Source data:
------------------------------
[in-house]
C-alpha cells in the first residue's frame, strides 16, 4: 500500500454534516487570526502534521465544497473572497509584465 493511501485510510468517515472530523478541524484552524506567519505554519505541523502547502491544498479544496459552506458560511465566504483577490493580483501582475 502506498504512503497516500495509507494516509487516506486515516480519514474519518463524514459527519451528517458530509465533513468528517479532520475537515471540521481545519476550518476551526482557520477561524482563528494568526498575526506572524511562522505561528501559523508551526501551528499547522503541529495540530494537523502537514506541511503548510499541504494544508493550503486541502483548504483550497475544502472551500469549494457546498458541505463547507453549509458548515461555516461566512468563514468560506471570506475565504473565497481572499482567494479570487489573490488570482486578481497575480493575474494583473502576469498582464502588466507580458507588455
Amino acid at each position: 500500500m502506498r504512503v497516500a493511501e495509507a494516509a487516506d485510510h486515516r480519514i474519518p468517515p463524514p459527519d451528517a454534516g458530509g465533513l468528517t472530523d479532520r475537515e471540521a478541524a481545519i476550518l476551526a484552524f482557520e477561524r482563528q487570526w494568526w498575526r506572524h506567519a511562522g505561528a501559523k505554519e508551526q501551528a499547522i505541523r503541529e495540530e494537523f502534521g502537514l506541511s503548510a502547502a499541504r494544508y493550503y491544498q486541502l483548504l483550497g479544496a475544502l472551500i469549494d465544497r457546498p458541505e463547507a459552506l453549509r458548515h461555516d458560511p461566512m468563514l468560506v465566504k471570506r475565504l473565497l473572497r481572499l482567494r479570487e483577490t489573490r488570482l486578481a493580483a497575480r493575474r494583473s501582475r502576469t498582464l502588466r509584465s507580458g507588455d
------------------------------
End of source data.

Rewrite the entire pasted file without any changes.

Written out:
[in-house]
C-alpha cells in the first residue's frame, strides 16, 4: 500500500454534516487570526502534521465544497473572497509584465 493511501485510510468517515472530523478541524484552524506567519505554519505541523502547502491544498479544496459552506458560511465566504483577490493580483501582475 502506498504512503497516500495509507494516509487516506486515516480519514474519518463524514459527519451528517458530509465533513468528517479532520475537515471540521481545519476550518476551526482557520477561524482563528494568526498575526506572524511562522505561528501559523508551526501551528499547522503541529495540530494537523502537514506541511503548510499541504494544508493550503486541502483548504483550497475544502472551500469549494457546498458541505463547507453549509458548515461555516461566512468563514468560506471570506475565504473565497481572499482567494479570487489573490488570482486578481497575480493575474494583473502576469498582464502588466507580458507588455
Amino acid at each position: 500500500m502506498r504512503v497516500a493511501e495509507a494516509a487516506d485510510h486515516r480519514i474519518p468517515p463524514p459527519d451528517a454534516g458530509g465533513l468528517t472530523d479532520r475537515e471540521a478541524a481545519i476550518l476551526a484552524f482557520e477561524r482563528q487570526w494568526w498575526r506572524h506567519a511562522g505561528a501559523k505554519e508551526q501551528a499547522i505541523r503541529e495540530e494537523f502534521g502537514l506541511s503548510a502547502a499541504r494544508y493550503y491544498q486541502l483548504l483550497g479544496a475544502l472551500i469549494d465544497r457546498p458541505e463547507a459552506l453549509r458548515h461555516d458560511p461566512m468563514l468560506v465566504k471570506r475565504l473565497l473572497r481572499l482567494r479570487e483577490t489573490r488570482l486578481a493580483a497575480r493575474r494583473s501582475r502576469t498582464l502588466r509584465s507580458g507588455d